Setting Solid Strategy: The Simple Process for Developing a Strong Strategic Plan
There’s an (overused in my opinion) adage: “culture eats strategy for breakfast.” While culture is core to successful companies (and no one knows this better than the team at evolvedMD), it’s most effective when that culture is anchored by a solid strategy.
Strategic planning isn’t just a luxury reserved for the Fortune 500 with an enormous budget, it’s crucial for growth-stage companies to thrive.
As Head of Strategy for evolvedMD, I was the company’s first non-clinical hire. Our Founders Steve Biljan and Erik Osland had the foresight to put strategy first with the realization that it’s not a “nice to have” but a necessity for success, that strategy and a subsequent annual plan are must-haves and non-negotiable for a thriving company at any stage.
A self-proclaimed strategist, I have had the great privilege of serving organizations either as a member of a leadership team or as a trusted advisor to facilitate strategic planning sessions, drive organizational clarity, and ultimately build capacity. With over 10 years of strategic planning and capacity-building experience, I have seen firsthand, in organizations ranging from $1M — $200M, how organizations simply cannot scale successfully without strategy and a plan.
Recently, evolvedMD completed and unveiled our 2022 strategic plan, a continuation of our 2021 plan but optimized for our audacious ambition of achieving exponential revenue growth in revenue in 2022. Speaking with peers and colleagues in other companies who helm strategy, I realized that memorializing the process and sharing best practices could provide immense value, so I decided to write a simple process for developing a strong strategic plan.
While the outlined process is agnostic of timeline and time horizon, it is important to note that with an ever-changing and rapidly moving landscape, our current approach is to develop a strategic plan annually. For your company, you will need to decide if your strategic planning process should drive towards three-to-five-year goals but ultimately, no matter what, your long-term and short-term strategies should intersect with a cohesive annual plan that implements the outlined framework.
Over the last six months, our leadership team convened and used the process outlined below to create the plan that has become our roadmap to boundless opportunity since 2020.
· Drive Consensus — For any plan to be successful, it’s crucial and critical to drive consensus among key stakeholders. In Inc. Magazine’s “How to Drive Consensus” Steve Tobak writes, “Make the team feel like it’s their process by sharing with them exactly what you plan to do, solicit feedback, and explain why it all makes sense to do it this way. That’s your first test. If you can’t get them to agree on the process, you’re going to have one hell of a time getting them to agree on a decision.”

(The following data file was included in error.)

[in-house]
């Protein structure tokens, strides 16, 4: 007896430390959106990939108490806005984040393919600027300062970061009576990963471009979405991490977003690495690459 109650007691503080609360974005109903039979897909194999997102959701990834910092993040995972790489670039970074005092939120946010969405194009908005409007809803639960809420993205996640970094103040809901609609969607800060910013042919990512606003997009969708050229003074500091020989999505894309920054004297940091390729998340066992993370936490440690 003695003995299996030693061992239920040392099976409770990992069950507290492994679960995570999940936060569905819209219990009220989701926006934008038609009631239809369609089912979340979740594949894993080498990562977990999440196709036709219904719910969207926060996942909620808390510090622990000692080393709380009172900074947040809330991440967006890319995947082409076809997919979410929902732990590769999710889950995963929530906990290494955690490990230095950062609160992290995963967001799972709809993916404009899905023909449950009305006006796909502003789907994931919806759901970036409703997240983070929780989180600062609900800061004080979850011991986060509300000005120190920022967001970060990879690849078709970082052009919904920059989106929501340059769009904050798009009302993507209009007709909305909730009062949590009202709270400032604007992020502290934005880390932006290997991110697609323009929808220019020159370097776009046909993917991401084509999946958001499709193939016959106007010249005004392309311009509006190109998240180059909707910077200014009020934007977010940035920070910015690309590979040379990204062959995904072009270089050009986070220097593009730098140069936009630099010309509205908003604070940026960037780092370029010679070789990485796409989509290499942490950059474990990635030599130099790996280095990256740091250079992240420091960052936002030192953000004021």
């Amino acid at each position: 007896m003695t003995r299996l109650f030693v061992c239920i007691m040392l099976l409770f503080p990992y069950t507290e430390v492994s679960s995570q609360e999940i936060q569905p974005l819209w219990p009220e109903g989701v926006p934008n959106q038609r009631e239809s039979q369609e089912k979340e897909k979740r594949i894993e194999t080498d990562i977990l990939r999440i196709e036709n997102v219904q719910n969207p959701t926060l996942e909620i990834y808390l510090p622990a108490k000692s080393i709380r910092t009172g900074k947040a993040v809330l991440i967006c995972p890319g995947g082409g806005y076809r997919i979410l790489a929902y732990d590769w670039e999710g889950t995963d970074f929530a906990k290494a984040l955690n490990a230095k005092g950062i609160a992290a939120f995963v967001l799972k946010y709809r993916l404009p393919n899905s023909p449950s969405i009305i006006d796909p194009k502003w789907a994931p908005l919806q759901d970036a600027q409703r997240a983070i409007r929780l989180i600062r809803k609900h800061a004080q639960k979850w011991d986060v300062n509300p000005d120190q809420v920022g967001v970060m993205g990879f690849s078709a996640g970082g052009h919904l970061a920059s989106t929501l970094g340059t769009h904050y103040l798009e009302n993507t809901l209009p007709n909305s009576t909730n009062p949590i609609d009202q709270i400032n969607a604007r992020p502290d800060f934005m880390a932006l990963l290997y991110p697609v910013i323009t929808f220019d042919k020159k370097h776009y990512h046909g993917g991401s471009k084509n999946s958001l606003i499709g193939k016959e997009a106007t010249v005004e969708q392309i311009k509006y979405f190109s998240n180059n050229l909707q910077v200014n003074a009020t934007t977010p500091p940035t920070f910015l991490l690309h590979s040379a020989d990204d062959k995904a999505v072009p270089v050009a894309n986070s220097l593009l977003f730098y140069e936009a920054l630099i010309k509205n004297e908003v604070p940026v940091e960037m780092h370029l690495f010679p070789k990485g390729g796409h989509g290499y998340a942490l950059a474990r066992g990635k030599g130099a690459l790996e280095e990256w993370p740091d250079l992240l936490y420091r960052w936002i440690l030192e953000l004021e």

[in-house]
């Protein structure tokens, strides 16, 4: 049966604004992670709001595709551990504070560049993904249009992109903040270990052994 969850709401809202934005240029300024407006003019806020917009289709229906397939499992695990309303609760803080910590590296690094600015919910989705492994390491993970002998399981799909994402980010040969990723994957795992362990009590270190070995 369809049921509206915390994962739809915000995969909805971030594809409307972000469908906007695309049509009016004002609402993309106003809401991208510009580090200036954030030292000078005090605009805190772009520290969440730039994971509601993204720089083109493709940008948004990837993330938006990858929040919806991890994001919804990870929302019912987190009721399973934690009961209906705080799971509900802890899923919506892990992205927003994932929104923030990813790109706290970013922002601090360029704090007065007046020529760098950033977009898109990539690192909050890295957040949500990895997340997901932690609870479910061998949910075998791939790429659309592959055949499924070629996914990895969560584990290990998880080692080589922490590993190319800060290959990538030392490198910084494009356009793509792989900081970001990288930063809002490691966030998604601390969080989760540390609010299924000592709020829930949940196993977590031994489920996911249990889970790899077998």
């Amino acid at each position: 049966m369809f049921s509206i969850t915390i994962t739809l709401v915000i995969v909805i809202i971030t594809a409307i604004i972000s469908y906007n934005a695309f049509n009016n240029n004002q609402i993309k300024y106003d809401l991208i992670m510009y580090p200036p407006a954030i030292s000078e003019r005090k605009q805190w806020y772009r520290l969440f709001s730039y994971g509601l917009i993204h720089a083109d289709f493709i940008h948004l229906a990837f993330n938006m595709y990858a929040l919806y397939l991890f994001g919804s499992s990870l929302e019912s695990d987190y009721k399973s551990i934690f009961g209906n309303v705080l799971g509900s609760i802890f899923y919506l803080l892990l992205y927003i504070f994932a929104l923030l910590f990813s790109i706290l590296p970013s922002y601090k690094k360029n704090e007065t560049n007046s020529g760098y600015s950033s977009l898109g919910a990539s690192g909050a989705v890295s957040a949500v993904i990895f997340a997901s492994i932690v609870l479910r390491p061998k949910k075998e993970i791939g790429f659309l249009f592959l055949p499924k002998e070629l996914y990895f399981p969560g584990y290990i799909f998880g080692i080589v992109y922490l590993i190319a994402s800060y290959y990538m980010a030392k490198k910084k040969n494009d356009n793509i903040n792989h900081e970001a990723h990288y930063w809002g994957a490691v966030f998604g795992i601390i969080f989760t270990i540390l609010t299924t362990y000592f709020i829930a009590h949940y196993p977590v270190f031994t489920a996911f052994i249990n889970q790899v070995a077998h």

· Set Goals — With consensus on the process, before putting together your strategy, you will want to align with key stakeholders and leaders on the goal the strategy is working towards. Whether it’s a sales target, a revenue goal, a milestone for number of customers or people served by your product (or a combination), gain consensus on your company’s focus and galvanize around those goals. The goals will of course need to be actionable, measurable, and realistic — you can learn more on developing these goals in this insightful article from Forbes: Become A Pro At Setting Business Goals.
· Strengthen the Basics — While there are several verticals (read: pillars) you can focus on and numerous roads that lead to success, I like to approach strategy from a capacity building standpoint to build on fundamentals, the pillars that companies should always have top of mind including:
- Infrastructure + Operations — Initiatives that will increase the infrastructure within the organization (think: IT, finance, project management, SOPs, etc.).
- Sales + Marketing — Initiatives that directly drive revenue (think: go-to-market strategy, business development plan, customer experience framework, marketing plan, etc.).
- Product Development + Refinement — Initiatives focused on launching or optimizing a product (think: product/services innovations, enhancements, strategic collaborations, etc.).
- People — Initiatives to strengthen your #1 asset, your people (think: recruitment and retention strategies, professional development, setting and elevating culture, etc.).
- Brand Awareness — Initiatives to elevate your company’s brand (think: content marketing plan, executive branding, strategic partnerships, etc.)
Grounding not groundbreaking, the above, while ostensibly basic, are powerful lenses to view the pillars of your company strategy.